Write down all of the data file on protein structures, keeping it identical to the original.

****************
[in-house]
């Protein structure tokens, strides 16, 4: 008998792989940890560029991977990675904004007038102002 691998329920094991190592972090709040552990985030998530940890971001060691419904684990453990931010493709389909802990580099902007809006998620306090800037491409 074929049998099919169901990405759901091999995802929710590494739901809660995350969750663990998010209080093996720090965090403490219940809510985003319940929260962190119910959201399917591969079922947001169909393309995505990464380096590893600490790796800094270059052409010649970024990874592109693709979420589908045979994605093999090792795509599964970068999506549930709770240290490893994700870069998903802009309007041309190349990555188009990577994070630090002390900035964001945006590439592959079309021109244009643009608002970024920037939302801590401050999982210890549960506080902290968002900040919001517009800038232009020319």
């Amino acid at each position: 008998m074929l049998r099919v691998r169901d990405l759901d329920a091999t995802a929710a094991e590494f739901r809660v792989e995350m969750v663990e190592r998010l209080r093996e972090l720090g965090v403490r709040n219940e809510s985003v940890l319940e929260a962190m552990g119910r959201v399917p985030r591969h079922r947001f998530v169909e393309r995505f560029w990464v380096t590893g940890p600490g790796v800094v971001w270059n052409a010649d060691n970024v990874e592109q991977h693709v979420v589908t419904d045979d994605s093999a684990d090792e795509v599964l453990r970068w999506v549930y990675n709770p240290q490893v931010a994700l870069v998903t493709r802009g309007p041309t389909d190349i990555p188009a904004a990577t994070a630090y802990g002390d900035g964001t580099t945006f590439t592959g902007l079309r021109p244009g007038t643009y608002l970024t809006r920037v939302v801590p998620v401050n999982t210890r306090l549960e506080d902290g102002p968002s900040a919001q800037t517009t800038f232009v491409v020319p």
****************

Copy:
[in-house]
């Protein structure tokens, strides 16, 4: 008998792989940890560029991977990675904004007038102002 691998329920094991190592972090709040552990985030998530940890971001060691419904684990453990931010493709389909802990580099902007809006998620306090800037491409 074929049998099919169901990405759901091999995802929710590494739901809660995350969750663990998010209080093996720090965090403490219940809510985003319940929260962190119910959201399917591969079922947001169909393309995505990464380096590893600490790796800094270059052409010649970024990874592109693709979420589908045979994605093999090792795509599964970068999506549930709770240290490893994700870069998903802009309007041309190349990555188009990577994070630090002390900035964001945006590439592959079309021109244009643009608002970024920037939302801590401050999982210890549960506080902290968002900040919001517009800038232009020319």
């Amino acid at each position: 008998m074929l049998r099919v691998r169901d990405l759901d329920a091999t995802a929710a094991e590494f739901r809660v792989e995350m969750v663990e190592r998010l209080r093996e972090l720090g965090v403490r709040n219940e809510s985003v940890l319940e929260a962190m552990g119910r959201v399917p985030r591969h079922r947001f998530v169909e393309r995505f560029w990464v380096t590893g940890p600490g790796v800094v971001w270059n052409a010649d060691n970024v990874e592109q991977h693709v979420v589908t419904d045979d994605s093999a684990d090792e795509v599964l453990r970068w999506v549930y990675n709770p240290q490893v931010a994700l870069v998903t493709r802009g309007p041309t389909d190349i990555p188009a904004a990577t994070a630090y802990g002390d900035g964001t580099t945006f590439t592959g902007l079309r021109p244009g007038t643009y608002l970024t809006r920037v939302v801590p998620v401050n999982t210890r306090l549960e506080d902290g102002p968002s900040a919001q800037t517009t800038f232009v491409v020319p």